Shooting modes aren’t often well understood by camera users, particularly after the purchase of their first SLR. Because of this, the quality of work can suffer.
There are a lot of misconceptions concerning which mode you should be using when, as well as a lot of bias towards people not using manual mode. When you understand what exactly each mode does, it becomes a lot clearer which one you should be using.
What the Camera Controls
This may seem like a silly point to talk about because we all know that the camera covers exposure, namely aperture, shutter speed and ISO. What we don’t often consider is that it also covers a lot more.
You have the ability to alter the way your camera looks at the scene with the metering modes and focus points; how it takes a photo with the burst mode, focus points and focus mode; and also how much light it lets in with the exposure compensation.
Different modes allow you different options, so it’s up to you to decide how much control you want.
Why You’d Use it
This mode is most commonly used by people who don’t know what they’re doing but simply want to take photos of what they see through the viewfinder.
I can understand the frustration but, unless you’ve just taken the camera out of the box, you need to learn how to use the camera to produce the best results. It’s a common misconception that, because it’s an intelligent camera, it will set things as you would have anyway… but this is far from true.
You’ll end up taking bright photos with harsh pop-up flash that look like you used your phone to take them.
Why You Wouldn’t Want to Use It
As I said above, it does a pretty lousy job of making your photos appear as you want them to. It’s still much better than using a pocket camera on full auto but won’t produce the best photos.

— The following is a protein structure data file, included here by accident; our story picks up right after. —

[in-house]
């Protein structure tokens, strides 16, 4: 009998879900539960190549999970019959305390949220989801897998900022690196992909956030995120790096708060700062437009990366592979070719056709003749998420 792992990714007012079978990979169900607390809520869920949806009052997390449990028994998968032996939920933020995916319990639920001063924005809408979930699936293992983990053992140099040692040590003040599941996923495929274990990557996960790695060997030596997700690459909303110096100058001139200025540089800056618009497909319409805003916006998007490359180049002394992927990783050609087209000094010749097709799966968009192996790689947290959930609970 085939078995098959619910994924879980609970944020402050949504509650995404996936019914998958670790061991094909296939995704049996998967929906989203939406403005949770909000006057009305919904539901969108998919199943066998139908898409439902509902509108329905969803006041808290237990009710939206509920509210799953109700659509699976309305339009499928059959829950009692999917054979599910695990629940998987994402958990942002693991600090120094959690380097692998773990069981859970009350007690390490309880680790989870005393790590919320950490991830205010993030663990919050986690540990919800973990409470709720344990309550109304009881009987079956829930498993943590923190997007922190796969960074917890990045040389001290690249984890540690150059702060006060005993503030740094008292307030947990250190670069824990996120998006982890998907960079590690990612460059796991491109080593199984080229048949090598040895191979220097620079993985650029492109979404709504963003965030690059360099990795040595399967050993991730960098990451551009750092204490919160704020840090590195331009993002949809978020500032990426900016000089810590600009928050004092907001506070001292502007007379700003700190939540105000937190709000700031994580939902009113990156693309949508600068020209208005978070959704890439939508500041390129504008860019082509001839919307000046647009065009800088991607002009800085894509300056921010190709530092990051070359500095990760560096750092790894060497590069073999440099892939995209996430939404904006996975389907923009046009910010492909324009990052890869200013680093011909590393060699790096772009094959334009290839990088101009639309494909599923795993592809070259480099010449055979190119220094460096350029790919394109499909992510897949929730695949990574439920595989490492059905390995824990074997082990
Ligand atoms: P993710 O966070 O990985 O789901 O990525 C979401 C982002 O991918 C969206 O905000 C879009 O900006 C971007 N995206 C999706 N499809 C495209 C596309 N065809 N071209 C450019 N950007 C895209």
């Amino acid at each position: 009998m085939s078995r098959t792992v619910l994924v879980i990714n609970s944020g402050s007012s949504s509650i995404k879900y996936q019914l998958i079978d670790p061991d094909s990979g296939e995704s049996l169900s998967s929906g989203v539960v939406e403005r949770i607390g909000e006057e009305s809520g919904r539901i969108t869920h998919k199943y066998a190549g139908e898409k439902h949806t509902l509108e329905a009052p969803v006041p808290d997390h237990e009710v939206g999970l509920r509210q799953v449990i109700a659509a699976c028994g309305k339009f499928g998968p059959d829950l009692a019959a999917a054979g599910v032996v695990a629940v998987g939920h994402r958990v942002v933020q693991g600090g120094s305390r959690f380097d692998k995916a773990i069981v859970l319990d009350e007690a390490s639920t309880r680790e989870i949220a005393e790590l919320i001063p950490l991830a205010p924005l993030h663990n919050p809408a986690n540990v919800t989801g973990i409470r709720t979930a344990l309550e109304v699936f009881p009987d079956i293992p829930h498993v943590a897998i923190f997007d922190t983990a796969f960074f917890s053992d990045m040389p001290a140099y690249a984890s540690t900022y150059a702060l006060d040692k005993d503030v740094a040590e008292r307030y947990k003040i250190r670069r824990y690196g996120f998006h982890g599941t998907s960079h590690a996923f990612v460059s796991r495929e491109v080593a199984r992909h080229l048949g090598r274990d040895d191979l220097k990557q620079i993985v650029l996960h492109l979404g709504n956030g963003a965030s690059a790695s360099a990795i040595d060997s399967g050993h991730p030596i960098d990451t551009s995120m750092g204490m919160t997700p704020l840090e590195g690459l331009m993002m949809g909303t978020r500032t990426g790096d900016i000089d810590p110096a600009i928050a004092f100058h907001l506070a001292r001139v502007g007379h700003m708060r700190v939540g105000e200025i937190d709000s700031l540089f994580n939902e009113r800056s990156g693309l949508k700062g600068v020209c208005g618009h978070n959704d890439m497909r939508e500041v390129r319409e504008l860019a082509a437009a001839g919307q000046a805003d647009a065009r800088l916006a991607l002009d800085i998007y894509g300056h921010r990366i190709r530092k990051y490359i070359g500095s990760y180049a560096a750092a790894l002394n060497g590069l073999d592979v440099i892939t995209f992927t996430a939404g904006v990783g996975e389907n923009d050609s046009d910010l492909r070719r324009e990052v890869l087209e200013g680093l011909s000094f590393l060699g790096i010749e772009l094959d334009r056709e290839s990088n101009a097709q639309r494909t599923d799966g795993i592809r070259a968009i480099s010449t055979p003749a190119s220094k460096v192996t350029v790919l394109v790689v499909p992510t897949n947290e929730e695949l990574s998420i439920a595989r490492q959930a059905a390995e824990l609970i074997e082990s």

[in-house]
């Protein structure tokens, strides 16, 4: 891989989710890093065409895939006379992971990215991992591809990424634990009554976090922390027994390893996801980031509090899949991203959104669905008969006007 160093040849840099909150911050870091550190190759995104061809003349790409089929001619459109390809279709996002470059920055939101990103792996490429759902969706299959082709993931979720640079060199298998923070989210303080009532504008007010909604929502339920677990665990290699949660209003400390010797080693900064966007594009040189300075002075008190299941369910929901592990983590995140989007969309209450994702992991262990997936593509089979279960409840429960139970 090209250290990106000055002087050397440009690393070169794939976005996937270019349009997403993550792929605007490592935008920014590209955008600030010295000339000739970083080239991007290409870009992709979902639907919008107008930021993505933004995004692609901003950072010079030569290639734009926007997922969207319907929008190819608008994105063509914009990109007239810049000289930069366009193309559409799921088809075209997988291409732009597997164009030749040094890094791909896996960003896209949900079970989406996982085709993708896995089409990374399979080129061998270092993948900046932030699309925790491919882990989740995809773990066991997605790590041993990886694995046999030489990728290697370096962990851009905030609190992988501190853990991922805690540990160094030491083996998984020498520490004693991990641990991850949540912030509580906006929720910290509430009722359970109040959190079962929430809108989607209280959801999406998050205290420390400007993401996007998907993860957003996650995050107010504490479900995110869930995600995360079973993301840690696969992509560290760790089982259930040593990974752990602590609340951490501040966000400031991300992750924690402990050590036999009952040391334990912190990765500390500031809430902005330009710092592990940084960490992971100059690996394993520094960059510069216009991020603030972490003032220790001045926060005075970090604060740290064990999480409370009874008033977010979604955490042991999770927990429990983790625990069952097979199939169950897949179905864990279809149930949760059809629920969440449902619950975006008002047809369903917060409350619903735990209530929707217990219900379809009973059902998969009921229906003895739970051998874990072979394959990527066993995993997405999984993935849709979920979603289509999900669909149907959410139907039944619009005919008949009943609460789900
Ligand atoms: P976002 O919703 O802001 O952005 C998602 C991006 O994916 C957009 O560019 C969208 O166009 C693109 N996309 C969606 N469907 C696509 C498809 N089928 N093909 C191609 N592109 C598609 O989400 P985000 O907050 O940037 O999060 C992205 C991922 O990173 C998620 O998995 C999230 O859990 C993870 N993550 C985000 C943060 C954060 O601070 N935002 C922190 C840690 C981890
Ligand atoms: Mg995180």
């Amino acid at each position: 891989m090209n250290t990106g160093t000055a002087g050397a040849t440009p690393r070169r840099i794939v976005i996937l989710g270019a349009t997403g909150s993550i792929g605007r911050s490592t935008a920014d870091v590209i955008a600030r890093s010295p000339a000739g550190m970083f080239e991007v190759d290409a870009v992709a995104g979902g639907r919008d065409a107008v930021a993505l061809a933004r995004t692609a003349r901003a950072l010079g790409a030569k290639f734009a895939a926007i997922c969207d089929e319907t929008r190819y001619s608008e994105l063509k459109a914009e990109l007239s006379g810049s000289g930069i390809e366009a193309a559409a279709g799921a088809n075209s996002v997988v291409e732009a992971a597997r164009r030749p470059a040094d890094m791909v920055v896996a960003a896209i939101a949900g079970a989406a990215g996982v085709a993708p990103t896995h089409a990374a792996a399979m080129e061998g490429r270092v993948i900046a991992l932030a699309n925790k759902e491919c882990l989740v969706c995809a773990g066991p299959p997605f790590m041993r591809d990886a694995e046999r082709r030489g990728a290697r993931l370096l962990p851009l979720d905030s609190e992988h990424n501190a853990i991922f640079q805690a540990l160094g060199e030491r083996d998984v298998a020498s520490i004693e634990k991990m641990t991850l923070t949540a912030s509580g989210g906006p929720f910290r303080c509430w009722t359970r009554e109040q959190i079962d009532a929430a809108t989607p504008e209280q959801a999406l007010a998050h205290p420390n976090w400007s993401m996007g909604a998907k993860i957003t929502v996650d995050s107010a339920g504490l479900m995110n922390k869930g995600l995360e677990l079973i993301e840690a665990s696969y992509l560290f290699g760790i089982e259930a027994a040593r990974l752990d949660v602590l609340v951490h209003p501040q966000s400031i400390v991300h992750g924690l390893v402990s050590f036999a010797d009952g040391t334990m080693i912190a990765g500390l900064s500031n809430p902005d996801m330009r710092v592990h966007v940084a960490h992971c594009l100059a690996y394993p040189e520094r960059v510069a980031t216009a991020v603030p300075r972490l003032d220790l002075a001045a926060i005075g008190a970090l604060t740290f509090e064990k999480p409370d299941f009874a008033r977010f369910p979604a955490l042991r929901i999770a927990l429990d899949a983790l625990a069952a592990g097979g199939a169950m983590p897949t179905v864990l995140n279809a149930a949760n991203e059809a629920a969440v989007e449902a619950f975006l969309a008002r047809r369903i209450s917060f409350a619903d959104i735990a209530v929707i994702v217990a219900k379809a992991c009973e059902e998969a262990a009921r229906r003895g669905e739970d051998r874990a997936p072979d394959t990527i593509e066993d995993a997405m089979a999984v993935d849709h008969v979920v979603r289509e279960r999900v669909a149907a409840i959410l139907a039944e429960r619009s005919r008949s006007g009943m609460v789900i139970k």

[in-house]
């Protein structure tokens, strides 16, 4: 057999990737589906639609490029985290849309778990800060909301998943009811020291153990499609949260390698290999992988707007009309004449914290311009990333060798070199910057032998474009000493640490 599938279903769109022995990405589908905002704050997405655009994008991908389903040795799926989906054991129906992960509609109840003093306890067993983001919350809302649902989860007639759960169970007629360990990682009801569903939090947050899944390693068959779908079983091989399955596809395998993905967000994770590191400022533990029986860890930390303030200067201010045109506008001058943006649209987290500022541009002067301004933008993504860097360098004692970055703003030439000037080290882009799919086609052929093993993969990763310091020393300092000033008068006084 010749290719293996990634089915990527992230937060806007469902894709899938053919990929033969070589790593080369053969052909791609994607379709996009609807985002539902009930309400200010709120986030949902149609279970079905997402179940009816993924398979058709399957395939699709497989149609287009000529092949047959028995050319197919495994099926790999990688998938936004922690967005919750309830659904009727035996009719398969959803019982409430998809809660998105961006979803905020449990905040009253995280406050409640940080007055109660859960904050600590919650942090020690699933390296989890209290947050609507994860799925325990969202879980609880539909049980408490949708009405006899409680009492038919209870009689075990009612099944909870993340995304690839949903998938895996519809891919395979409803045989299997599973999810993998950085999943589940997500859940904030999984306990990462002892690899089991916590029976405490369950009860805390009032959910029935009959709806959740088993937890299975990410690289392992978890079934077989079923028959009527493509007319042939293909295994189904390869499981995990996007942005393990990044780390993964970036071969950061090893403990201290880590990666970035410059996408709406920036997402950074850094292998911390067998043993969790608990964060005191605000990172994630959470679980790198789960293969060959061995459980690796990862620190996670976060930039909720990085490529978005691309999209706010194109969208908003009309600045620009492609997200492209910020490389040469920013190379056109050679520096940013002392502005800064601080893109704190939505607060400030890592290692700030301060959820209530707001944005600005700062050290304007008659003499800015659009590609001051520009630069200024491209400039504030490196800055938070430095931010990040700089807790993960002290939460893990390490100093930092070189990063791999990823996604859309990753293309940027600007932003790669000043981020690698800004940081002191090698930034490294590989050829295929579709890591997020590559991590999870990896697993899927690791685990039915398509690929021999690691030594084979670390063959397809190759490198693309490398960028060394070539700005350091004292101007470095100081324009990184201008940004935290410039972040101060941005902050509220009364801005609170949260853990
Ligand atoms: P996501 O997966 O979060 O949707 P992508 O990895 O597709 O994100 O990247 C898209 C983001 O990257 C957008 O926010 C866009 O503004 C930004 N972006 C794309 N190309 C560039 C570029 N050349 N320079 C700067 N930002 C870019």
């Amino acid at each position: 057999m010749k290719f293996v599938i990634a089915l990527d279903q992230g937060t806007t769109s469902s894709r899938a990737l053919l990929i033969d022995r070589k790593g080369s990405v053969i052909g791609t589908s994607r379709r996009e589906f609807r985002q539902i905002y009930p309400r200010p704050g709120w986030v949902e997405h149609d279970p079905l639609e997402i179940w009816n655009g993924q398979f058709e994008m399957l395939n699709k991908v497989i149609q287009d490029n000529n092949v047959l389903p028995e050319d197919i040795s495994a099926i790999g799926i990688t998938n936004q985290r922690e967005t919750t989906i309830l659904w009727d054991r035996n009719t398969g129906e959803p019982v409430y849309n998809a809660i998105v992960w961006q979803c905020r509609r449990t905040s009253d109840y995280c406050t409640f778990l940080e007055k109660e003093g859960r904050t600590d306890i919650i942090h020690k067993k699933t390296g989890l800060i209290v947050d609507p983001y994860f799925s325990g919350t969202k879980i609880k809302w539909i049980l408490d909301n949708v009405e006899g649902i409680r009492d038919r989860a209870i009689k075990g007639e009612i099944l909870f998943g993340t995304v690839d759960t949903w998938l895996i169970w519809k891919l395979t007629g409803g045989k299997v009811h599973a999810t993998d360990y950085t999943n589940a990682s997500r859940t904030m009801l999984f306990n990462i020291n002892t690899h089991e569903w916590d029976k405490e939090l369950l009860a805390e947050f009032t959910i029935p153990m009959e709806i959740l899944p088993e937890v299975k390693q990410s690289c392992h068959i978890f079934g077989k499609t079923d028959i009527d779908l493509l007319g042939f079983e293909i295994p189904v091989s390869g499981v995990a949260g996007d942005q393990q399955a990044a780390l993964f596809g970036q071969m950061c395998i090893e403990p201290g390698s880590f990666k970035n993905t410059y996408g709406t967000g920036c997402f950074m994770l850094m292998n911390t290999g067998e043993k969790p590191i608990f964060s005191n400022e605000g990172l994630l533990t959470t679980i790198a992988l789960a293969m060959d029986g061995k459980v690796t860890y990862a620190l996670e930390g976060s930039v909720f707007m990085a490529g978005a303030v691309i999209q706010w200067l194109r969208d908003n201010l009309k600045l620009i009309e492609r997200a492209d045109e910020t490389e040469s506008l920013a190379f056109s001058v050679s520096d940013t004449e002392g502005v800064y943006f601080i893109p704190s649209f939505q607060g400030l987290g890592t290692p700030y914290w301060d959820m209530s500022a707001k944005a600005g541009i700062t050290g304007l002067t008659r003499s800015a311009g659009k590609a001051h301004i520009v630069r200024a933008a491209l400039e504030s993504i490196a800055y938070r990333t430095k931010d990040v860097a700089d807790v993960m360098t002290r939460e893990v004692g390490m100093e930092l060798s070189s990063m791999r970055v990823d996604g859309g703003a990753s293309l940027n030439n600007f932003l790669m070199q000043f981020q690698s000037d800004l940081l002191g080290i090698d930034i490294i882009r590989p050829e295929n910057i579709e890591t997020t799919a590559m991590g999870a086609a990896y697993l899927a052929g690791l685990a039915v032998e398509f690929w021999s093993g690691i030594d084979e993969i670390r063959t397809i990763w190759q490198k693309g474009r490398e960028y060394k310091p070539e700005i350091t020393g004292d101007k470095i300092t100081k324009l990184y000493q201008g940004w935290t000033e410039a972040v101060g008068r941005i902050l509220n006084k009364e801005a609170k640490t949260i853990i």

When you can’t control the aperture, shutter speed and ISO, the camera has to guess what you’re doing and will often get it wrong. Exposure is one thing but there’s a lot more to it than that.
Why You’d Use It
Manual gives you all the control you could possibly want over your camera; it leaves everything up to you. This is great if you know what you’re doing.
More often than not, if I’m using a flash, I set my camera to manual as I like to be able to control the amount of ambient light in my photos. Also, when it’s dark out and I’m using longer exposures on a tripod, the additional control allows you to decide exactly how you want your photos to expose.
The same is true when you’re shooting landscapes and have plenty of time to take the photo exactly as you want it.
There are many uses for manual mode, perhaps more than any other mode. Once you’ve mastered it, you’ll see just how much your photos improve.
Why You Wouldn’t Want to Use It
There aren’t many reasons not to use it but there are reasons why other modes would work just as well.
If you’re shooting in sunny daylight, you know that your aperture is going to take priority over your shutter speed and can set it accordingly. If you’re using manual mode, you then set the shutter speed so that the exposure compensation meets in the middle.
This is basically doing exactly the same as aperture priority; in my opinion, you may as well use that instead.